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New regulations are forthcoming to protect communities from industrial waste spills as part of a settlement between environmental groups and the federal government.

The Environmental Justice Health Alliance for Chemical Policy Reform, Natural Resources Defense Council (NRDC) and People Concerned About Chemical Safety had accused the Environmental Protection Agency (EPA) of failing to meet its duty under the Clean Water Act to outline procedures, equipment and other specifications to follow regarding hazardous discharges from onshore facilities, court records show.

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The parties agreed to settle after the EPA lost a motion to dismiss and both parties filed motions for summary judgment in the case. Now the EPA will follow its rulemaking process to create regulations aimed at preventing the spills, according to a consent decree signed Tuesday.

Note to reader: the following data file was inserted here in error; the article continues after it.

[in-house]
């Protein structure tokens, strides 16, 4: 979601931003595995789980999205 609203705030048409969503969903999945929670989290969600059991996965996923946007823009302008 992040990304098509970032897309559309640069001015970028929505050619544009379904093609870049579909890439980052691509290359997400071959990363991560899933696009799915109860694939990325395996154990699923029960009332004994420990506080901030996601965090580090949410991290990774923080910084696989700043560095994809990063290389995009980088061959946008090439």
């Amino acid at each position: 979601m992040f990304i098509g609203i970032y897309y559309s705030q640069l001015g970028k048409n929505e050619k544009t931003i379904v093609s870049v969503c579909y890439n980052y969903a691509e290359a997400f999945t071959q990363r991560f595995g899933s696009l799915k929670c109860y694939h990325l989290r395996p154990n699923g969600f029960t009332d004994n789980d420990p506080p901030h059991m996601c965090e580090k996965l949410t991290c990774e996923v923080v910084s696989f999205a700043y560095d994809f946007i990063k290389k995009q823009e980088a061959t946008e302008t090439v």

Under the settlement, the EPA will begin its rulemaking process immediately and finalize hazardous spill prevention rules within four years, according to the consent decree. The new protections will cover more than 350 hazardous chemicals and apply broadly to tens of thousands of industrial facilities nationwide, said Erik Olson, director of the NRDC’s health program.

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“It’s long past time for EPA to protect the health of residents near these industrial sites, and we urge the agency to adopt strong, protective standards to prevent future spills,” Olson said.

The advocacy groups cited a 2014 incident in the Kanawha Valley in West Virginia, a heavily industrialized area, in which 10,000 gallons of a chemical used to process coal leaked into Charleston’s drinking water supply. The contamination meant nearly 300,000 people didn’t have access to clean tap water for a week, the groups said.

Those people filed a proposed class action against coal companies days after the spill, which two Freedom Industries Inc. executives agreed to settle in December, court records show.

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